NOTE: THIS STORY HAS BEEN CORRECTED.
ONE OF THE big questions this fall on the state's legislative agenda is how much of a tax will be imposed on companies extracting gas from the Marcellus Shale formation.
The legislature failed to impose a tax last year, but did authorize a tax. The amount of the tax will be determined in the fall.
It's worth asking why such a tax failed - at a time when the state was facing a $3.2 billion budget shortfall, and when every other state with gas drilling imposes an extraction tax - especially since the answer will likely have a big impact on this year's debate over how much to tax.
Opponents of the tax say that they were hesitant to impose a tax on a fledgling industry before it got established in the state.
That's one argument. Another is that the natural gas industry poured so much money into lawmakers' campaign accounts that it was able to buy favorable legislation from state lawmakers. It did this out of the public eye, yet perfectly legally. And thanks to loopholes in the law, it's likely to do it again.
"This fall, there's a 18-day period from Sept. 13th to Oct. 1 when lawmakers will be able to rake in cash from the gas industry and not have to report it until after their tax votes are cast."
Last year, natural-gas companies dumped thousands of dollars into the campaign coffers of state politicians. We know about the donations now, but most of them were hidden from public view until after the tax debate had ended.
Here's how: On May 26, 2009, lawmakers introduced a bill that included an extraction tax. While the bill bounced back and forth between the House and Senate for four months, natural-gas drillers donated a whopping $191,042 to candidates, lawmakers, and political action committees, according to an analysis by Pennsylvania Common Cause. By the end of the process on Oct. 9, the part of the bill that would have taxed natural gas extraction was gone from the legislation.
If lumped together, the amount donated by gas companies during this period alone would make the industry the fourth-largest single contributor in the state, behind only the Pennsylvania Republican Party ($1,987,099), Philadelphia Trial Lawyers Association ($1,595,000) and International Brotherhood of Electrical Workers Local 98 ($212,500). (Environmental groups gave, too, in opposition, but totals aren't available.)
The natural-gas companies were very careful to target their donations to lawmakers with influence over the budget. In fact, the biggest recipients of donations during that period were leaders of the Republican or Democratic caucuses, as well as members of the powerful Appropriations Committee and various environmental committees.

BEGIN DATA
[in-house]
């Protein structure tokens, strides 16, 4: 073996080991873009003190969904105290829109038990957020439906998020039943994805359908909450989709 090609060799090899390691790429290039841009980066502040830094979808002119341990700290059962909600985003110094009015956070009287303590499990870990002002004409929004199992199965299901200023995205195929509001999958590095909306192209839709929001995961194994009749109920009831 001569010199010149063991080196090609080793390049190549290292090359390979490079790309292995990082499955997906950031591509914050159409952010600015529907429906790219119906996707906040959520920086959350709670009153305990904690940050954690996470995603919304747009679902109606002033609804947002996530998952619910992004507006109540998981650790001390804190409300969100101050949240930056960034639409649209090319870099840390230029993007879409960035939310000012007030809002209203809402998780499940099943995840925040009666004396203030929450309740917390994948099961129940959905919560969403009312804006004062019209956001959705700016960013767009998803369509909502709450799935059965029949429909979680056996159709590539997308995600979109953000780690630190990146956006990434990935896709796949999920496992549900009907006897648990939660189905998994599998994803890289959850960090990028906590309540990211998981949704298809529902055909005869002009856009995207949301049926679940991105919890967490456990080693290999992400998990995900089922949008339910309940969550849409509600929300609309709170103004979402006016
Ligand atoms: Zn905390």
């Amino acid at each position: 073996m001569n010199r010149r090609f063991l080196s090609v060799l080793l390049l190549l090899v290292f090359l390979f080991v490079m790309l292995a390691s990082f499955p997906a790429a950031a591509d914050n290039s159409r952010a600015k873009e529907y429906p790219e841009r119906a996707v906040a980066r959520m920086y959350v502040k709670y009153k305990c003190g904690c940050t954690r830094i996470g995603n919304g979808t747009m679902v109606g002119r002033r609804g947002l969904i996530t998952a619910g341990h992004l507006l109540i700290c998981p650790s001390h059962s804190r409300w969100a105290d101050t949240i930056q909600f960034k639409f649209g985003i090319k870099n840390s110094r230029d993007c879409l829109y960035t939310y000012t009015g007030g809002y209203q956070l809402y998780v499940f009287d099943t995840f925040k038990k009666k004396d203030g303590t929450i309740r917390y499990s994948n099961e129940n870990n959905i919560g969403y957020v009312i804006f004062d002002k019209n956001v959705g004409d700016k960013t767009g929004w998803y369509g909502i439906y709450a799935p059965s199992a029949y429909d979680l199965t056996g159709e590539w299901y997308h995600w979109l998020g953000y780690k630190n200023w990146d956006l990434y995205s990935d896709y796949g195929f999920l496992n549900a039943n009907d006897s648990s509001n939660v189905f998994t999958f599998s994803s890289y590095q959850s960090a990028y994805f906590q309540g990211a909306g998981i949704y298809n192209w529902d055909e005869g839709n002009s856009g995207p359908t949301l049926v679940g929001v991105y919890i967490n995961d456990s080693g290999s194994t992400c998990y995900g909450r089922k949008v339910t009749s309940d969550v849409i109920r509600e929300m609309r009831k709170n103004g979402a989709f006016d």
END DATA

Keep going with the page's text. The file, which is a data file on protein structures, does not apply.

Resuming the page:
For example, Sen. Joseph Scarnati (R-25) got $20,750 in contributions during the four-month period when the tax was being considered by the legislature. Scarnati is president pro tempore of the State Senate, with a great deal of power over what legislation gets considered by the legislature.
Sen. Jake Corman (R-34), received $11,650 while the bill was being considered by the legislature. Corman is the chairman of the Senate Appropriations Committee, which makes him incredibly powerful on issues related to taxes. The severance tax was stripped from the original legislation while in front of his committee. (See chart below for more.)
The thinking behind such donations is that an industry can give money to elected officials while they're debating legislation, but if the process is transparent, the public can decide if there's a problem. In this case, though, loopholes in campaign finance rules shielded the donations from public view.
That's because the Pennsylvania Department of State requires candidates to submit campaign finance reports on a schedule based around elections, especially primaries in May and the general in November, but not the legislative calendar. So special interests can make big donations while lawmakers are in the middle of debating legislation. In 2009, there was a two-month period when they were considering tax-related legislation, getting donations from drillers, and not sharing that information with the public.
And the same loophole will come into play this year.
THE DETAILS and amount of the gas tax must be worked out by Oct. 1. This year's campaign finance reporting period goes from May 17 to Sept. 8, with the final report due on Sept. 21.
That means the public won't see most of the donations made while lawmakers are debating the specifics of the tax until a date very close to the voting deadline. Second, there will be a 18-day period - from Sept. 13 to Oct. 1 - when lawmakers will be able to rake in cash that they won't have to report until after their votes are cast.
Eventually, the donations will be made public. But that won't be until after the tax - and whatever exemptions, discounts or low rates the industry can get for its money - has been established.
Ben Waxman reports for It's Our Money.